Chapbooks were small, inexpensive pamphlets popular in Europe and America from the 16th century until the mid-19th century. They contained of a variety of reading material, including folklore, reports of crimes, ballads, and Bible stories, and reveal much about popular culture at the time. Sold by itinerant agents known as "chapmen" for as little as a penny, they were typically unsigned, undated, and flimsy. After they were read, they were often put to use in what other ways?
Back in the day
Pasteur was a pioneer in the field of germ theory. In 1881, the inventor of pasteurization perfected a way to isolate and weaken germs, and he went on to develop a vaccine against anthrax in sheep. He soon turned his attention to researching rabies. In 1885, he inoculated a 9-year-old boy who had been badly mauled by a rabid dog. The vaccine likely prevented the boy from contracting rabies, which then meant certain death. How did Pasteur's chickens accidentally get vaccinated against cholera?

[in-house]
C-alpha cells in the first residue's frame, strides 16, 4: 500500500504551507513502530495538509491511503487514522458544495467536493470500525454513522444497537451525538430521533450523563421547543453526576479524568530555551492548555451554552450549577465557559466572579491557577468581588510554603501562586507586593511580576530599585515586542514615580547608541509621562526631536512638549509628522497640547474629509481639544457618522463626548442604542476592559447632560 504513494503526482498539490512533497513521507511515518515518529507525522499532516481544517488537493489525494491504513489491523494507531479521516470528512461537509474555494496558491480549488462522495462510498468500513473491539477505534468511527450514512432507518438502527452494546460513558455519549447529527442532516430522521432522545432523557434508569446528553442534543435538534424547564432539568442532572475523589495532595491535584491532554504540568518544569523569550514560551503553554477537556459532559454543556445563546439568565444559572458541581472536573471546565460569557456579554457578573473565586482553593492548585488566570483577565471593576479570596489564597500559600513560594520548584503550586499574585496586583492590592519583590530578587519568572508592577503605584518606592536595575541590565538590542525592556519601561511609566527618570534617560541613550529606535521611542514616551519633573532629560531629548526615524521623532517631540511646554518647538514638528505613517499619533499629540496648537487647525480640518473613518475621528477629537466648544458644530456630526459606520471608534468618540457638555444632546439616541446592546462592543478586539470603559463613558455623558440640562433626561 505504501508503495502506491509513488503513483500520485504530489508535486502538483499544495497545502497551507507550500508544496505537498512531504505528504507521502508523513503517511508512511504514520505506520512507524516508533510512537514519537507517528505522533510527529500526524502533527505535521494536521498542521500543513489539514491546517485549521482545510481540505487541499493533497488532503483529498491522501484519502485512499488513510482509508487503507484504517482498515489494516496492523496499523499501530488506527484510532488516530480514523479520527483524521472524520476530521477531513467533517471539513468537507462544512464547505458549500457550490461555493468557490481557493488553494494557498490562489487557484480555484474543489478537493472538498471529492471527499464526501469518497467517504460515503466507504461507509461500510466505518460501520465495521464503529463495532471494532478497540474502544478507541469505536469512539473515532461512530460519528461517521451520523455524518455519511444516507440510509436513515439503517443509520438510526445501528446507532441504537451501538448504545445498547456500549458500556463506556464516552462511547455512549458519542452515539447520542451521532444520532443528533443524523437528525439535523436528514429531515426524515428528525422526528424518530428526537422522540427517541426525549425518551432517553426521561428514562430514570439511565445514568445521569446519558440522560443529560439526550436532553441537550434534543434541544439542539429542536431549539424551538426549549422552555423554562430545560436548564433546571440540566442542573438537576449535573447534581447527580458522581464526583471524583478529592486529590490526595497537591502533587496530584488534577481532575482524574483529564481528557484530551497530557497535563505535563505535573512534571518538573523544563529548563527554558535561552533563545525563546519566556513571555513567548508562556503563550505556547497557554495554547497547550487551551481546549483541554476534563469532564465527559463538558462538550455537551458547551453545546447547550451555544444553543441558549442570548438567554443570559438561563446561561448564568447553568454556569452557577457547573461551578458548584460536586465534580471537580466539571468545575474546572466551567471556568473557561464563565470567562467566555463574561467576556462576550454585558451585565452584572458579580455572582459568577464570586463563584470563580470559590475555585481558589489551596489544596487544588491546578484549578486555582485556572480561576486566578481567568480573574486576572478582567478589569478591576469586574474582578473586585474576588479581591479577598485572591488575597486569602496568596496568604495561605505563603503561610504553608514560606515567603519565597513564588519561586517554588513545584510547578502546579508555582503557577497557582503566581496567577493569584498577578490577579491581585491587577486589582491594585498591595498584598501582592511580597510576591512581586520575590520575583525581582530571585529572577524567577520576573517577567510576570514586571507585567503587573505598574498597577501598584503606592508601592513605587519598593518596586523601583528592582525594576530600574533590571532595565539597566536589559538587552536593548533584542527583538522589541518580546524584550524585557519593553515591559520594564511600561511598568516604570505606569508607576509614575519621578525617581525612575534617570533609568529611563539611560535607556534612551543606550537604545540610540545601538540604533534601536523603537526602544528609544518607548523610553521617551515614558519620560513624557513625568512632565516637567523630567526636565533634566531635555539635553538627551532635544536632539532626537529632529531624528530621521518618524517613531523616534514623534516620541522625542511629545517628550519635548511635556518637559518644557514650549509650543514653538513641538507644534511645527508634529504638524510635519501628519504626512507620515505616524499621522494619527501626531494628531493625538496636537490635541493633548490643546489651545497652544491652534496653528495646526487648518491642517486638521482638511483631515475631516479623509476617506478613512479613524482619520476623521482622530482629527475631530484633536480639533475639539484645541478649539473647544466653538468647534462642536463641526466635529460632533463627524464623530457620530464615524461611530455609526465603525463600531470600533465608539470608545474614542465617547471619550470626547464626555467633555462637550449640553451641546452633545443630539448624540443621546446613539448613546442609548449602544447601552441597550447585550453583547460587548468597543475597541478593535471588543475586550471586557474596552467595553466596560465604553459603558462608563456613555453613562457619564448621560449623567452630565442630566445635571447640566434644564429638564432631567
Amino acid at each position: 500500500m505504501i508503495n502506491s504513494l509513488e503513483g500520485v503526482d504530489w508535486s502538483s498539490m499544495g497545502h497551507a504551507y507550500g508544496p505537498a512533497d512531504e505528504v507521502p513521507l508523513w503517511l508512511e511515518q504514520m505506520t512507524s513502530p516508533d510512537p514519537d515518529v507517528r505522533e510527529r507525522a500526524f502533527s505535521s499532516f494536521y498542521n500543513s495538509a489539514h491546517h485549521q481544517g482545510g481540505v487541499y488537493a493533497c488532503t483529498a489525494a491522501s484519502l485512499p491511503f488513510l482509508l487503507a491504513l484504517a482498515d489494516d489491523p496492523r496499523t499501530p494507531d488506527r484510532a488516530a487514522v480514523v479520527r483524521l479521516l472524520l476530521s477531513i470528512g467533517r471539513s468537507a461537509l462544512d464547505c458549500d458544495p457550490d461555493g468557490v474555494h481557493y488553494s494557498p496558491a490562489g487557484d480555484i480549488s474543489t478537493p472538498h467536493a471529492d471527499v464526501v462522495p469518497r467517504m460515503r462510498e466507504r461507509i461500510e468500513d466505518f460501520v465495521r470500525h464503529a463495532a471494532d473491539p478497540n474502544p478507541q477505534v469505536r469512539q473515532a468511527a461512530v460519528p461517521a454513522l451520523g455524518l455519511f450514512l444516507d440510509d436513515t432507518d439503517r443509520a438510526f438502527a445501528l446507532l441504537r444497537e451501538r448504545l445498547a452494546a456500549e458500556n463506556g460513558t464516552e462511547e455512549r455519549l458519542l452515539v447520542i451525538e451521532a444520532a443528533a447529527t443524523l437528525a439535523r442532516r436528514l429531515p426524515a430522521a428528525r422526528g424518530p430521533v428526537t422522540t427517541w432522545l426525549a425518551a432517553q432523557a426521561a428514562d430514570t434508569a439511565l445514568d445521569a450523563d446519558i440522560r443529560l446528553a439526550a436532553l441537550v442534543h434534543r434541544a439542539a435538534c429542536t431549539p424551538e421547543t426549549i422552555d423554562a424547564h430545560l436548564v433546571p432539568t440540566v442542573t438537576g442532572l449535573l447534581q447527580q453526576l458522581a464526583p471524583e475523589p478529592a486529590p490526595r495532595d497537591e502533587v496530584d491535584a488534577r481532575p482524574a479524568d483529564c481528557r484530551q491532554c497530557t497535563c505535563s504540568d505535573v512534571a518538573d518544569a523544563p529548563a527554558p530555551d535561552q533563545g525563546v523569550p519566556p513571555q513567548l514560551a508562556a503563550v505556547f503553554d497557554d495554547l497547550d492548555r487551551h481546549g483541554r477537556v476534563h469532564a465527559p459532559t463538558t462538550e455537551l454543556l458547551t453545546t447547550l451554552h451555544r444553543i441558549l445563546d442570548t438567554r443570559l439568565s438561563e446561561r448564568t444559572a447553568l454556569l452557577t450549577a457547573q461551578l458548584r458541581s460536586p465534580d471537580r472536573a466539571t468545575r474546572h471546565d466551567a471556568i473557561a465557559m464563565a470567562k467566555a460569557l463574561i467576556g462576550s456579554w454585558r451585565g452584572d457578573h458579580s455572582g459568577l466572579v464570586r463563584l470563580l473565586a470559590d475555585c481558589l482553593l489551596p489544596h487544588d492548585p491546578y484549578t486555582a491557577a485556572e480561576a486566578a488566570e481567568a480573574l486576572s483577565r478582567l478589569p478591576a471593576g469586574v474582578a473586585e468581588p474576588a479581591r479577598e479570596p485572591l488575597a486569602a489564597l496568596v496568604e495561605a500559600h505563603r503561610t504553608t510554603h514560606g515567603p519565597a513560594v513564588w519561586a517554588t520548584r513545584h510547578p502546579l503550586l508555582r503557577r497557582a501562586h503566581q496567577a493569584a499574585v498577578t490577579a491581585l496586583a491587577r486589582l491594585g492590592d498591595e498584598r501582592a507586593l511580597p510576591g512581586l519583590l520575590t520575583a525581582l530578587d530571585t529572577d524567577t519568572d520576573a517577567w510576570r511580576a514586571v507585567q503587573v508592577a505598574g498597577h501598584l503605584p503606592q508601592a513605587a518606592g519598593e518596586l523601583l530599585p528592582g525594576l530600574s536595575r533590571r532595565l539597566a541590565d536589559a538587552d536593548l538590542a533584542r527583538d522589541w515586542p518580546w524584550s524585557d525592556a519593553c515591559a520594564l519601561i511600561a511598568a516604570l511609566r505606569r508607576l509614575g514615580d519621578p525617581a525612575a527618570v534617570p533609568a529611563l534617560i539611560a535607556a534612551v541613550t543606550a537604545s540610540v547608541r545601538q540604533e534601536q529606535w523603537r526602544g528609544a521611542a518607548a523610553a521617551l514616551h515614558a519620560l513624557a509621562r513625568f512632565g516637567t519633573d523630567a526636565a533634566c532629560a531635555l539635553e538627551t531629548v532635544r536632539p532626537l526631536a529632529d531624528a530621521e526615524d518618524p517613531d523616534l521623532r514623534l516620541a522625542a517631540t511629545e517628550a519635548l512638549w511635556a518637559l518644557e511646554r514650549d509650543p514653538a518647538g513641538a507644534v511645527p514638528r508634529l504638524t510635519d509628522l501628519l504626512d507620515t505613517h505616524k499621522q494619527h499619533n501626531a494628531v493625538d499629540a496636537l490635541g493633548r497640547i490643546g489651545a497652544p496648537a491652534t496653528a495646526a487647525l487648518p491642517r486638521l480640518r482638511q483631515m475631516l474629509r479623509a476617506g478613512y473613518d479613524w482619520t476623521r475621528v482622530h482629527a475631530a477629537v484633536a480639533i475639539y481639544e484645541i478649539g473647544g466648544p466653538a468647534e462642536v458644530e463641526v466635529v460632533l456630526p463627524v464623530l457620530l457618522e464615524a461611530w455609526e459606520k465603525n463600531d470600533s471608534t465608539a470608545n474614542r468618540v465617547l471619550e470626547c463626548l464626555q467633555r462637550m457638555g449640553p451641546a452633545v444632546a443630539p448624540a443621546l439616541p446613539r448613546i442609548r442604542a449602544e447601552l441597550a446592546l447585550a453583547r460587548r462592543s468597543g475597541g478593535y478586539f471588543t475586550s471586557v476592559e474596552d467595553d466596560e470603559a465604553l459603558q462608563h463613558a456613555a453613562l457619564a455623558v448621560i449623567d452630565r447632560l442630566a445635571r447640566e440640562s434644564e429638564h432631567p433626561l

Born on a day like today
Originally a singer and nightclub performer, Griffin first achieved wider fame in the early 1950s with the hit song I've Got a Lovely Bunch of Coconuts. He then shifted his focus to television, hosting The Merv Griffin Show from 1965 to 1986. He created the popular game shows Wheel of Fortune and Jeopardy! and wrote the latter's famous theme song. Later, he invested in casinos, resorts, and hotels. What humorous epitaph was inscribed on his gravestone?